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See detailTetramolecular G-quadruplex formation pathways studied by electrospray mass spectrometry
Rosu, Frédéric ULg; Gabelica, Valérie ULg; Poncelet, Harmonie et al

in Nucleic Acids Research (2010)

Electrospray mass spectrometry was used to investigate the mechanism of tetramolecular G-quadruplex formation by the DNA oligonucleotide dTG5T, in ammonium acetate. The intermediates and products were ... [more ▼]

Electrospray mass spectrometry was used to investigate the mechanism of tetramolecular G-quadruplex formation by the DNA oligonucleotide dTG5T, in ammonium acetate. The intermediates and products were separated according to their mass (number of strands and inner cations) and quantified. The study of the temporal evolution of each species allows us to propose the following formation mechanism. (i) Monomers, dimers and trimers are present at equilibrium already in the absence of ammonium acetate. (ii) The addition of cations promotes the formation of tetramers and pentamers that incorporate ammonium ions and therefore presumably have stacked guanine quartets in their structure. (iii) The pentamers eventually disappear and tetramers become predominant. However, these tetramers do not have their four strands perfectly aligned to give five G-quartets: the structures contain one ammonium ion too few, and ion mobility spectrometry shows that their conformation is more extended. (iv) At 4°C, the rearrangement of the kinetically trapped tetramers with presumably slipped strand(s) into the perfect G-quadruplex structure is extremely slow (not complete after 4 months). We also show that the addition of methanol to the monomer solution significantly accelerates the cation-induced G-quadruplex assembly. [less ▲]

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Peer Reviewed
See detailExploring the Formation Pathways of DNA G-Quadruplex Architectures
Rosu, Frédéric ULg; Poncelet, Harmonie; Teulade-Fichou, Marie-Paule et al

Conference (2007, September 07)

Guanine-rich DNA strands can form the so-called G-quadruplex architectures due to the formation of quartets of guanines linked by 8 hydrogen bonds. G-quadruplexes are further stabilized by the inclusion ... [more ▼]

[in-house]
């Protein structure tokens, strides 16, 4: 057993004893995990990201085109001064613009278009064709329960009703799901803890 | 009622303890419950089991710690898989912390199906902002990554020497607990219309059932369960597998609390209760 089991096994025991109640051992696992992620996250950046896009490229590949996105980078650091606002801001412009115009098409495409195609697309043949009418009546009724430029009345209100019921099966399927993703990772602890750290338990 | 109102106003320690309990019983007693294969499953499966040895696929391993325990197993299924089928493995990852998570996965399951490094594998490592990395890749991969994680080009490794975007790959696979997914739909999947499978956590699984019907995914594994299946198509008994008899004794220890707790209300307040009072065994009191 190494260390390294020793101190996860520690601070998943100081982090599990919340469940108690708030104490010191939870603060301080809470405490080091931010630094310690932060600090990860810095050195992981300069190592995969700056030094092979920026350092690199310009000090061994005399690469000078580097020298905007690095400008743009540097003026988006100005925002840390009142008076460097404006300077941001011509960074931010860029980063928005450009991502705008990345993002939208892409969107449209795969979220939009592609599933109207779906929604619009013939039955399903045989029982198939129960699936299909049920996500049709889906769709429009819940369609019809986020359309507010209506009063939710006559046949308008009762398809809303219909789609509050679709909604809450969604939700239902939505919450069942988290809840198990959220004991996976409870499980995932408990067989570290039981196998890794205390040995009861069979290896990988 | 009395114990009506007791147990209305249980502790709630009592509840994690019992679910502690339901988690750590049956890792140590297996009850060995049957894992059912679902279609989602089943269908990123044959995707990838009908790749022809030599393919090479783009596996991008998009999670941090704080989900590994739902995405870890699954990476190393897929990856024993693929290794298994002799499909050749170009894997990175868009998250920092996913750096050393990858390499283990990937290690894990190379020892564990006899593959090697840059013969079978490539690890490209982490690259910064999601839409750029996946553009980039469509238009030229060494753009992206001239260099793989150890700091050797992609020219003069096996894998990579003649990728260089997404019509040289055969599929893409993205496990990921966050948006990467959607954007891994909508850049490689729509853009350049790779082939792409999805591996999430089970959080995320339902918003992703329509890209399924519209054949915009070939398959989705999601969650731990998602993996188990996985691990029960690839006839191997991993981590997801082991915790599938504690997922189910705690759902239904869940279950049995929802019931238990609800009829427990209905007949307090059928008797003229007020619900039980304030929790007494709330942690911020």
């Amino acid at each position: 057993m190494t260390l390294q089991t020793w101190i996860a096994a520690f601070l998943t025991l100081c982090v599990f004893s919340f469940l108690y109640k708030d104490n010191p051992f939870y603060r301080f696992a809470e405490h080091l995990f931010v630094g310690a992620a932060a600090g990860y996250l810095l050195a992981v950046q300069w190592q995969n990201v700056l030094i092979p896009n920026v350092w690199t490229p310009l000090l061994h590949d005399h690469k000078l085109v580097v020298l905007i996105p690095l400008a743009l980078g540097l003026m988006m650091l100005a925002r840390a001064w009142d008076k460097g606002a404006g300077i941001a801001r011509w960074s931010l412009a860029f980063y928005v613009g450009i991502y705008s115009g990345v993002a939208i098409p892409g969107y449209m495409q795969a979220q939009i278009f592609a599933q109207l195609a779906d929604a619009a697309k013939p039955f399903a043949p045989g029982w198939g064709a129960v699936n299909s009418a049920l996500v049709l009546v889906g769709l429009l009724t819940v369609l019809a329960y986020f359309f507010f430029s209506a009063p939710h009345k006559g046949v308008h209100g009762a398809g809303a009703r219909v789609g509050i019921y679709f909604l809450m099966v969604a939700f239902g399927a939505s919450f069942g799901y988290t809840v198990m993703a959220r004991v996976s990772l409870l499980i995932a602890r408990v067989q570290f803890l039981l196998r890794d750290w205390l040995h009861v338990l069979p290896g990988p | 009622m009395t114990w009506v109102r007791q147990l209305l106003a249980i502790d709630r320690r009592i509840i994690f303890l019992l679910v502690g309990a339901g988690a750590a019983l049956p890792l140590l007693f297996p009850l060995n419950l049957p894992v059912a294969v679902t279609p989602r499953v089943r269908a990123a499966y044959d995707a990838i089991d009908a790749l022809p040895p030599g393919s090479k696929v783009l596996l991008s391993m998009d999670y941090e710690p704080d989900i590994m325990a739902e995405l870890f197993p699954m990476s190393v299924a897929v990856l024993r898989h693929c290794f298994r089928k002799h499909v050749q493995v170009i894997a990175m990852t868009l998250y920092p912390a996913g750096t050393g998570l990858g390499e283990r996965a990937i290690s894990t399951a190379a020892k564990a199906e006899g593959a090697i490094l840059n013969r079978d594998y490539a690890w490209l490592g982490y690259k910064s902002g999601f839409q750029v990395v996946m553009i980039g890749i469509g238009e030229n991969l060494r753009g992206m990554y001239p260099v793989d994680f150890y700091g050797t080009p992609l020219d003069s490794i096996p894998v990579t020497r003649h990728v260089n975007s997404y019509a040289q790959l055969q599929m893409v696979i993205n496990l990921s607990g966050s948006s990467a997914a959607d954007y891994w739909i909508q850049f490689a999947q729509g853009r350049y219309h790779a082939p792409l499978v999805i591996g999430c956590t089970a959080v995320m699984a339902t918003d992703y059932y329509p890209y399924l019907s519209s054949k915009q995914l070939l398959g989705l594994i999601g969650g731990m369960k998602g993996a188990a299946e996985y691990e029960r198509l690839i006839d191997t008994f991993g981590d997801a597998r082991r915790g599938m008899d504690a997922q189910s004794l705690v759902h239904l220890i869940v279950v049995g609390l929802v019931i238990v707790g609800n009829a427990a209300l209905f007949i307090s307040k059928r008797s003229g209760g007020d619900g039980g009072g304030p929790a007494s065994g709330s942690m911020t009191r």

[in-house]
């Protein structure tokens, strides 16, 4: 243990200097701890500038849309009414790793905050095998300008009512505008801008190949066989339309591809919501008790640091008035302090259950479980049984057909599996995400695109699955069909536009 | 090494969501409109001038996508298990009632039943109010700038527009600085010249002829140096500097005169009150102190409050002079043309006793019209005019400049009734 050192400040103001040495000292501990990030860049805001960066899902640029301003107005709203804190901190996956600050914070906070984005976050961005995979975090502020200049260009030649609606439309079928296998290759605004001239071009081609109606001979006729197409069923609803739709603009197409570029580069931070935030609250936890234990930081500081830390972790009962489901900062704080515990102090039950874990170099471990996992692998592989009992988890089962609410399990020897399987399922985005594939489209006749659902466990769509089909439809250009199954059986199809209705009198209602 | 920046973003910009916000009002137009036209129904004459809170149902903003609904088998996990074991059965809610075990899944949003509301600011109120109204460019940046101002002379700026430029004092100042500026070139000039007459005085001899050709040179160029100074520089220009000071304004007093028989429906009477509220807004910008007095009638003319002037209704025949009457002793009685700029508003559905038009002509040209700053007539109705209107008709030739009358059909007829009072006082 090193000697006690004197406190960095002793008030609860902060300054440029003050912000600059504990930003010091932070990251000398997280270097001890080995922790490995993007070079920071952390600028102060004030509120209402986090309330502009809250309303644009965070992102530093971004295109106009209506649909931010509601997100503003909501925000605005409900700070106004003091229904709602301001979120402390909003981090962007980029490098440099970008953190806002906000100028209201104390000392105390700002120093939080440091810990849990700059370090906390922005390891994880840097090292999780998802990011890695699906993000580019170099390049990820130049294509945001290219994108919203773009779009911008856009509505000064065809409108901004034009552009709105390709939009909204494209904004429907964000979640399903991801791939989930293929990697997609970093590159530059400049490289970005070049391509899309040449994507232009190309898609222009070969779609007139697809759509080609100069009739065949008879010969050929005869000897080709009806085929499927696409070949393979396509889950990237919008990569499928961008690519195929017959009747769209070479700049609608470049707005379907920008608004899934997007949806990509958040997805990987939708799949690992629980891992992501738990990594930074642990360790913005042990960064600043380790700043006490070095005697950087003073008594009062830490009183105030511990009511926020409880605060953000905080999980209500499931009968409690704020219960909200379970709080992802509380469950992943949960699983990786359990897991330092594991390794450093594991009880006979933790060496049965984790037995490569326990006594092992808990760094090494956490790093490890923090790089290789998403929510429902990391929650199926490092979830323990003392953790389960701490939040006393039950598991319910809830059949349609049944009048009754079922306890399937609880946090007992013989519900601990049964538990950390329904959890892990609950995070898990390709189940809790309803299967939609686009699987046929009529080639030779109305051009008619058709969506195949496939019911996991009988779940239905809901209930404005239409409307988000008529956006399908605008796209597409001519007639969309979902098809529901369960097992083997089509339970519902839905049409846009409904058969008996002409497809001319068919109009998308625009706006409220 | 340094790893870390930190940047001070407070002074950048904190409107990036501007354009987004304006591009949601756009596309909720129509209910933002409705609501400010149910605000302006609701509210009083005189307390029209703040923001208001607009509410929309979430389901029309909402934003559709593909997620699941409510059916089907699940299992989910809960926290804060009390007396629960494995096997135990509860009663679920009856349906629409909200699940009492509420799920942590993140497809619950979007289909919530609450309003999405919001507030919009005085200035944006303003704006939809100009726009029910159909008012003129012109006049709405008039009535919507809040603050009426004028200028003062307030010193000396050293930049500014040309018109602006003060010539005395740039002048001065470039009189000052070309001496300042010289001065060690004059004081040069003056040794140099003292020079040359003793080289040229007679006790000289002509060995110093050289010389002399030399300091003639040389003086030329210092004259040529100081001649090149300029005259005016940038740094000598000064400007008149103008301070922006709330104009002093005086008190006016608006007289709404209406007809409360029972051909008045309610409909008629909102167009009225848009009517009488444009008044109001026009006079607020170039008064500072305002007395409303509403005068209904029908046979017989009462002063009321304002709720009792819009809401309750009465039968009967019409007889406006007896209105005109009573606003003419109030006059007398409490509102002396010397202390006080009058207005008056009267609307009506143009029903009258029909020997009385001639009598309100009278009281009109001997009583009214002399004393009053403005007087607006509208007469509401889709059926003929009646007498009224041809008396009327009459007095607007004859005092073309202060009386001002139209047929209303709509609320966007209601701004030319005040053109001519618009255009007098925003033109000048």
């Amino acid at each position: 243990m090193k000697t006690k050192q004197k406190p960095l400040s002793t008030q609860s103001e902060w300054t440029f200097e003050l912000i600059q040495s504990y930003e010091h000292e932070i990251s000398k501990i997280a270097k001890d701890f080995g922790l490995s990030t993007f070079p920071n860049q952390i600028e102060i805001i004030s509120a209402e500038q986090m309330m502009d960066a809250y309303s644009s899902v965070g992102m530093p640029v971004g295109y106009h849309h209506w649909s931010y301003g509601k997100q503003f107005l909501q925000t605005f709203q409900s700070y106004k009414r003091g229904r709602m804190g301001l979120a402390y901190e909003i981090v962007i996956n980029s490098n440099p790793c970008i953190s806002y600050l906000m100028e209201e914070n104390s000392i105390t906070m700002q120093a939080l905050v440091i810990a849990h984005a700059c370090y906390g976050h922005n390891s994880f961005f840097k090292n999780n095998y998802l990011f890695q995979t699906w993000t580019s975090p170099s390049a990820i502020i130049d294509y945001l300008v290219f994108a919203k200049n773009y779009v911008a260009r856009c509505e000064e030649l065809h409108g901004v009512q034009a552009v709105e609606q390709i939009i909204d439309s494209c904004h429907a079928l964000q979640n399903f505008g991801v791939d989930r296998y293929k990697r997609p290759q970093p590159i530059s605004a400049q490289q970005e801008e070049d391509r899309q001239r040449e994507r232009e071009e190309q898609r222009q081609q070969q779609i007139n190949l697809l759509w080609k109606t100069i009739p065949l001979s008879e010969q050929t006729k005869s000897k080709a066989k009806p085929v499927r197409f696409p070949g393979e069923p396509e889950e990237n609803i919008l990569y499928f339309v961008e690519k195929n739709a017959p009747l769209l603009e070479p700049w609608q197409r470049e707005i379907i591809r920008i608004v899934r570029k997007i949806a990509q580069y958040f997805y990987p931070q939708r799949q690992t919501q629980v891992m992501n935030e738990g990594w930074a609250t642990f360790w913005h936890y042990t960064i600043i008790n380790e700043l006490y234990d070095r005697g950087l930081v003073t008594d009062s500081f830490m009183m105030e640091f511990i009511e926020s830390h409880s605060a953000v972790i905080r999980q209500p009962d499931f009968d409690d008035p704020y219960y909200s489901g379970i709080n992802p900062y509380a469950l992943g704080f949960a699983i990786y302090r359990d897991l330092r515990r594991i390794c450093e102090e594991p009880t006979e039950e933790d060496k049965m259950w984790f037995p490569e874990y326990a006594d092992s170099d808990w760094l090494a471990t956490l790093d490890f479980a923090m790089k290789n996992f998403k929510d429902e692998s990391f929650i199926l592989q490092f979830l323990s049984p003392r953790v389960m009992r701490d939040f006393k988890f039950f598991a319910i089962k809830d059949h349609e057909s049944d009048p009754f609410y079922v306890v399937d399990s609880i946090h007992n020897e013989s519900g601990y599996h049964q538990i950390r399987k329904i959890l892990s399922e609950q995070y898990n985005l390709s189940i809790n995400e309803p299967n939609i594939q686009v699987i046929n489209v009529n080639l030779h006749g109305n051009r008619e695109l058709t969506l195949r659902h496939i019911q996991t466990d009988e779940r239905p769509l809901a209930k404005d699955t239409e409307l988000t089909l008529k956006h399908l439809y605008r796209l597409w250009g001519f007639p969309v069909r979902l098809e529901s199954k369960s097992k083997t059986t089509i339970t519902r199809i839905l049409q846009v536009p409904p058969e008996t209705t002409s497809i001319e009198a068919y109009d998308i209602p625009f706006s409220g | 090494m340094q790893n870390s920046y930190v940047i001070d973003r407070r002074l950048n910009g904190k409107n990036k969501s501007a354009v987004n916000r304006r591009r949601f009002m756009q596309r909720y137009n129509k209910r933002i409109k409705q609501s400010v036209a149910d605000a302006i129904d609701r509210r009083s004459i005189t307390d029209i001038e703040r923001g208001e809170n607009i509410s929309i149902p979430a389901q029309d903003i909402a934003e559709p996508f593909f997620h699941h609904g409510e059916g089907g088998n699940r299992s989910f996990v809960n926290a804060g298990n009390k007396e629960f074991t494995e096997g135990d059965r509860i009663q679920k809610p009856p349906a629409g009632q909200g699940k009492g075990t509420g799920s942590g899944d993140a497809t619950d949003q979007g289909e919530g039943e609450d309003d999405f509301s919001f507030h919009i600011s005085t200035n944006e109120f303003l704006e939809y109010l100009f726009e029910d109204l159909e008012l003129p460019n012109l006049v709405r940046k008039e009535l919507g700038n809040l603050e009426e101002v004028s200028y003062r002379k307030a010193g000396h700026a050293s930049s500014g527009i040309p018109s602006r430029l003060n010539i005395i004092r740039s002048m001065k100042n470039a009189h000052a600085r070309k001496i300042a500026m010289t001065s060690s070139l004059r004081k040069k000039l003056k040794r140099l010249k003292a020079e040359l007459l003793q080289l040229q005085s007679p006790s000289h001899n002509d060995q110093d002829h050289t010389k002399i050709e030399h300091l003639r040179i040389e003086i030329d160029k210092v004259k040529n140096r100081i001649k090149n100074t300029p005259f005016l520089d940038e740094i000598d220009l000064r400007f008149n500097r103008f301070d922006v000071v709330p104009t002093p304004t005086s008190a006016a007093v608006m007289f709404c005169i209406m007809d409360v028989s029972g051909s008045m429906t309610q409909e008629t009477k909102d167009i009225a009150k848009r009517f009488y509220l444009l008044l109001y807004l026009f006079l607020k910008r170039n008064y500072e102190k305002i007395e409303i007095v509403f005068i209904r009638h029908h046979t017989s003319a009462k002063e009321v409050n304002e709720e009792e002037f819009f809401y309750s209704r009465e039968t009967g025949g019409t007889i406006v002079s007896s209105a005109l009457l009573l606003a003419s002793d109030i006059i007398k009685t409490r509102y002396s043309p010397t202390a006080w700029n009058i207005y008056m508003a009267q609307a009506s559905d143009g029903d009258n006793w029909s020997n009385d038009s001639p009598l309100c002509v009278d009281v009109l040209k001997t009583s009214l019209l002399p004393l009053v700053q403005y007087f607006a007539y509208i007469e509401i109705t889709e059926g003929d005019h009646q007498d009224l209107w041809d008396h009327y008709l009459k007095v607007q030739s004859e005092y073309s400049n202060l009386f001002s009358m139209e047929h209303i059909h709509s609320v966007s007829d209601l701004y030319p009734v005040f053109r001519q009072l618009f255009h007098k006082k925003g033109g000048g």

Guanine-rich DNA strands can form the so-called G-quadruplex architectures due to the formation of quartets of guanines linked by 8 hydrogen bonds. G-quadruplexes are further stabilized by the inclusion of cations between the G-quartets. The abundance of G-rich regions throughout the genome and their very presence in telomeric regions made G-quadruplexes interesting targets. NMR and crystallographic studies of G-quadruplex structures revealed amazing variety in the G-quadruplex topologies. The next challenge will be to understand the rules governing the formation of the various topologies, in order to predict relevant G-quadruplexes in the genome, and in order to act rationally on their formation or disruption. To date, only few experimental [1] or theoretical [2] studies have been devoted to investigating the mechanisms of G-quadruplex formation. We report here a detailed investigation of DNA G-quadruplex formation pathways using electrospray mass spectrometry (ESI-MS). The sequences TGnT (n = 3-6) were purchased from Eurogentec (Seraing, Beliugm). ESI-MS experiments were performed in the negative ion mode on a Q-TOF Ultima Global (Waters, Manchester, UK). The cation used was ammonium (up to 150 mM). Experiments were performed in the presence and absence of methanol (up to 20%) as co-solvent. ESI-MS allows counting both the number of strands and the number of cations in each intermediate. We could confirm the presence of transient dimer and trimer intermediates in low abundance. More unexpectedly, ESI-MS also reveals unambiguously the formation of pentamers which contain ammonium cations. The pentamers slowly convert into tetramers. Counting the number of included cations also revealed that, in the case of (TG6T)4, inclusion of four ammonium cations is fast, while the inclusion of the last ammonium ion is very slow. We also found that the addition of methanol (initially added to obtain higher ion intensities) significantly increases the rate of G-quadruplex formation. Finally, we also investigated the role of G-quadruplex ligands in the rate of formation of G-quadruplexes. We could classify the ligands according to their increase of G-quadruplex formation kinetics, and distinguish the intermediates. Interestingly, one ligand showed formation of a higher-order structure by bridging two G-quadruplexes. Acknowledgement: The authors thank the FRS-FNRS for their support. References: [1] J. Gros et al., Nucleic Acids Res., 2007, doi:10.1093/nar/gkm111. [2] R. Stefl et al., Biophys. J., 2003, 85(3), 1787-1804. [less ▲]

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